Our students have returned home, and we are on our own for a few days before we fly home on Tuesday. We drove up to Paris and found a very cheap, very sketchy hotel for 31 Euros a night, which is amazing for Paris. It’s near the Tour Montparnasse on a calm residential neighborhood, and close to about 4 different metro stops.
This hotel is so sketchy it’s hard to describe. For starters, hotels in France are rated on a star system, from one to five. This hotel has zero stars. The stairs are uneven and slope sideways, so when you are going up or down you feel like you’re in a funhouse. Our room is quite small, and the bed is at best a full size. I can feel the springs on the mattress when I lie down. It’s a bit too cozy for three people so we made a soft bed on the floor for Zari out of extra blankets. I pick her up to nurse and lay her back down when she’s done.
The sink in our room is starting to come off the wall, and in a last-ditch effort to disguise that fact, the hotel owners put a lot of caulk in the gap. The caulk, of course, is completely gray with mold. I don’t think the floors have been mopped since the hotel opened. I think I saw a cockroach (dead) on the floor too. There is of course no television in the room, but we do have a bidet!
The toilet and shower are down the hall. Or rather, down the hall and down the stairs, since there is only one working shower in the entire hotel. One of the others no longer has a shower hose or curtain. The one on our floor has plastic tape across the door to prevent entry. More often than not there is no toilet paper in the WC. Back to the shower room: the ceiling is totally gray with mold, and it’s falling down in places. The light fixture is broken and now has just a bare bulb in the middle. The shower is tucked inside a small alcove. An odor of mold predominates, probably because there is no ventilation. (There is a small window, but it’s broken.) Mold is growing in all of the caulk and grout. The room’s door is peeling and starting to delaminate.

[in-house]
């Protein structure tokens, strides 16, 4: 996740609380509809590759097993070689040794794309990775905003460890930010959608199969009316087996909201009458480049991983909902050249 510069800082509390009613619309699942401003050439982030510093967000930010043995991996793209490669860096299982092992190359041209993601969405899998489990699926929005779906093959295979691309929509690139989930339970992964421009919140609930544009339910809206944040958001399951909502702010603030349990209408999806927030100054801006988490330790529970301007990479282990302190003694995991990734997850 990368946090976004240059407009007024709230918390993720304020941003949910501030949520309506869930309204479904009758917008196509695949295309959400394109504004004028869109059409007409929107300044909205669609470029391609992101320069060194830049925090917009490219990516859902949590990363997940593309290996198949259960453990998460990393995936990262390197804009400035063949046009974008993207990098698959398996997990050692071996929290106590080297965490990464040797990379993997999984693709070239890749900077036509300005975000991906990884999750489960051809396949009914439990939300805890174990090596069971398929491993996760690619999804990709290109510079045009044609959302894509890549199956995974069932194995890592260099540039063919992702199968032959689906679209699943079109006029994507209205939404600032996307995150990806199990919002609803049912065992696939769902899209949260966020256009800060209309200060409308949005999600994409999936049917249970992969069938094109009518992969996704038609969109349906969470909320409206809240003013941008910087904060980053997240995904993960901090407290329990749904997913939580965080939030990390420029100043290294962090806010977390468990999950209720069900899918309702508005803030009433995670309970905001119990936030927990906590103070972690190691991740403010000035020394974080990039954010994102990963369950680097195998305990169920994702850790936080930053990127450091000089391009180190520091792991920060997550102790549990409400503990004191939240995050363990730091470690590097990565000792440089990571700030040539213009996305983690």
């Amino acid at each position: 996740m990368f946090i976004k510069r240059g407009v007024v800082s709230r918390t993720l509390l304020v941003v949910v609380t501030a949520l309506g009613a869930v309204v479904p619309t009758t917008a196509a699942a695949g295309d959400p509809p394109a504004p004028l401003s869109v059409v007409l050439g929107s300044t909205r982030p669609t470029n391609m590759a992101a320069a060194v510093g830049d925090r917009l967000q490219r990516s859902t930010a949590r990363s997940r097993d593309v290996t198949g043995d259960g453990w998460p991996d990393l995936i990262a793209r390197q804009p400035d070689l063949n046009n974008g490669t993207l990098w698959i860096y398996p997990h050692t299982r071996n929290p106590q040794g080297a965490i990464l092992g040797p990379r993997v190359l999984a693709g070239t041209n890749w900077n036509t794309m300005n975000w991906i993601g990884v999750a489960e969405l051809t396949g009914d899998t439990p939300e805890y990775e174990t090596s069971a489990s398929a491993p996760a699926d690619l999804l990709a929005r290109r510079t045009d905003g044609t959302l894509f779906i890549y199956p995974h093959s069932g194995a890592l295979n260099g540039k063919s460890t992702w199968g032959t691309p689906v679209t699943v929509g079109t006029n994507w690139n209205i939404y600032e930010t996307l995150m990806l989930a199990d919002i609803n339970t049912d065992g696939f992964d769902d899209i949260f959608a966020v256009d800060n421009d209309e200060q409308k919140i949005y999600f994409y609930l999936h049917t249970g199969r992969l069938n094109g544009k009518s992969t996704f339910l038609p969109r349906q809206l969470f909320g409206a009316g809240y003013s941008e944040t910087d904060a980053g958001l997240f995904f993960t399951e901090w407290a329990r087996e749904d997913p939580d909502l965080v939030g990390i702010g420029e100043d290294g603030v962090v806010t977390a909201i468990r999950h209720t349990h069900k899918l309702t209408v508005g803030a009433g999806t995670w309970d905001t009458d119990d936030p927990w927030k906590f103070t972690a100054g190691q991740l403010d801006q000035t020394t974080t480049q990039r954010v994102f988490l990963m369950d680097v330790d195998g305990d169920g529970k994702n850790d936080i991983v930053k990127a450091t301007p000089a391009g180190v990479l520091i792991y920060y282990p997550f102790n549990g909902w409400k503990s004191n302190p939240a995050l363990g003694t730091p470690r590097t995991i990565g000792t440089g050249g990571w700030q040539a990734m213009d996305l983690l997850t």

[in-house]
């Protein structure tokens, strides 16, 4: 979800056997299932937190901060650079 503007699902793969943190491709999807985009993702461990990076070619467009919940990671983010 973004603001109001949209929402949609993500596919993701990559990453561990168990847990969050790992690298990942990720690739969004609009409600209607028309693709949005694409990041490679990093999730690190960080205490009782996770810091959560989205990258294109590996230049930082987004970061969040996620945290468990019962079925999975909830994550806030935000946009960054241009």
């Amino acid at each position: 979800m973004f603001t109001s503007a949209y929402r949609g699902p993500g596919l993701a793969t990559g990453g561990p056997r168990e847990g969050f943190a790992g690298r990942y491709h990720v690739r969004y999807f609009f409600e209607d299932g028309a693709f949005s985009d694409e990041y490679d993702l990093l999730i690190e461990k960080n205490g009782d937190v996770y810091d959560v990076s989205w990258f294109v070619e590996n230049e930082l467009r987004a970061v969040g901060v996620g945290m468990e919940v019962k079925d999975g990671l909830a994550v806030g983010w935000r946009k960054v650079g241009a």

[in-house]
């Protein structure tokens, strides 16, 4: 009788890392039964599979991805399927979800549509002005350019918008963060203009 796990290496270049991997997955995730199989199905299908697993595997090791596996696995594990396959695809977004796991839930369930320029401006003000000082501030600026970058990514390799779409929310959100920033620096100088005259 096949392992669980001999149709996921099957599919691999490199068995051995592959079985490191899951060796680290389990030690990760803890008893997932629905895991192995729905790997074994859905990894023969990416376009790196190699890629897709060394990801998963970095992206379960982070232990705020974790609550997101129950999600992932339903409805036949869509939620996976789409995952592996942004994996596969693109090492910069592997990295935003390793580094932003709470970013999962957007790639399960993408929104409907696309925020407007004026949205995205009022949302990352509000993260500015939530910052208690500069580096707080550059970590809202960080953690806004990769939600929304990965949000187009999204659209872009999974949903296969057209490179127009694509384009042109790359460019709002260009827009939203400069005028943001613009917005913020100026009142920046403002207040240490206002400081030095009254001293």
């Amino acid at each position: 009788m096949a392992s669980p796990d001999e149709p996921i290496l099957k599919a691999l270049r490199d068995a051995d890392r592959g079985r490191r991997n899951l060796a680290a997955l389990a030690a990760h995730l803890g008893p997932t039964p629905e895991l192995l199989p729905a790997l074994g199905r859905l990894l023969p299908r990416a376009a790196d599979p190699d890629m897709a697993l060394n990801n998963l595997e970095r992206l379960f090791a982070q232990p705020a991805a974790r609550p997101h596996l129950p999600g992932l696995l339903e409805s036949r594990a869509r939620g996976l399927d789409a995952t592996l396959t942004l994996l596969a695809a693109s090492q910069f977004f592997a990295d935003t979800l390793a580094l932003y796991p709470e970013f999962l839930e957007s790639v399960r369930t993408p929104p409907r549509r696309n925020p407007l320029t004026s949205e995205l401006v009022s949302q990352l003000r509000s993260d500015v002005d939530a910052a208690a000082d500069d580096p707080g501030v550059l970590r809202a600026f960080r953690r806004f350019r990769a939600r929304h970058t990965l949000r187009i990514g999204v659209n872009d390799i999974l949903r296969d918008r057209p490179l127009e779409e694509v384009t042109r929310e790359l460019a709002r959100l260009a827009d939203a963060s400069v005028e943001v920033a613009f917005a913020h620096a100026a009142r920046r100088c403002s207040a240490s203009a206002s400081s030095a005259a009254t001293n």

I love cheap. This hotel would probably horrify our students, who are used to a certain level of comfort and luxury. We don’t mind, because after all a hotel is just a place to sleep at night. What’s the point of paying an extra 20 or 50 or 200 Euros just for a fancier toilet or shower? When you’ve grown up camping—and I mean real camping, the kind where you have to boil your water from a stream and dig latrines—staying in any hotel is a luxury.
I will, however, not complain at all when I get back to our 1900 Arts & Crafts house with its king size bed and washing machine (it’s been 2 months since we’ve had one and that’s with cloth diapers) and handmade wool rugs and leather furniture.